Individual Giving: Journalism’s Defining Funding Challenge

Savor this irony.

In 2012, after a decade of financial and readership losses, local and regional newspapers can nonetheless claim 25,000, 80,000 or 250,000 paying subscribers to their daily editions. Yet Internet publishers battle for even a fraction of those people to simply show up and read the news, online, for free — not to mention donate to the cause.

Imagine what 10,000 members donating $35 a year could do for your local news nonprofit! So what’s the disconnect? Why aren’t the donors turning out for news nonprofits?

Individual Opportunity

Reconnecting with individual donors could be the proverbial Great Work of the current generation of nonprofit news entrepreneurs.

It presents complex issues of branding, of building trust with news seekers, of presenting quality news coverage in a consistent and accessible manner over time. It will require research, and the development of staff capacity and expertise at a time of limited budgets.

It’s worth the effort and investment. A news nonprofit without a supportive audience, or at least healthy traffic numbers, will ultimately have to change or disappear.

Community Value

Consider that individual giving is the leading source of philanthropic largesse nationwide. Giving USA reports that Americans gave $298.3 billion in 2011.

With significant amounts of that funding going to churches, the United Way and the March of Dimes,news nonprofits may benefit from thinking about how their own work can be similarly valued by communities.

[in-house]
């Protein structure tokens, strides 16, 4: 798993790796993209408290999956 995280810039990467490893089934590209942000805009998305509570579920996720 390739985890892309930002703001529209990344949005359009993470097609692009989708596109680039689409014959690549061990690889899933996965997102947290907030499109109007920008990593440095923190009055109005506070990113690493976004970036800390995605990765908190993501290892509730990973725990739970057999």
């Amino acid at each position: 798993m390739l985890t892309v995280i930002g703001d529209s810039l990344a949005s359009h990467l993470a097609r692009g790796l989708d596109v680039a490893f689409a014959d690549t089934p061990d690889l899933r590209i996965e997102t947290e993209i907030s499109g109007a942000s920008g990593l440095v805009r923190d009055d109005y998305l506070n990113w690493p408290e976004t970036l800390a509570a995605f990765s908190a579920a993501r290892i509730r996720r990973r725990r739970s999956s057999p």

It’s a positioning issue for news organizations, and for the entire nonprofit-news sector.

Creating New Relationships

Americans remain an active, engaged population. They vote in record numbers, and petitions, polls and political blogs thrive online. There are no indications that individuals and communities are any less committed to or interested in learning about the issues that affect their lives.

They are, however, getting their information in new ways, and have yet to develop significant donor relationships with news nonprofits. Both the newspaper subscription model and the public-radio member model don’t translate cleanly to the online, nonprofit-news sphere.

The challenge for news nonprofits may therefore be twofold.

  • First, they must make themselves invaluable providers of trustworthy, accessible information to voters, consumers, and community members.
  • Second, they must develop the capacity and expertise required to develop a community of engaged supporters that includes a significant number of individual donors.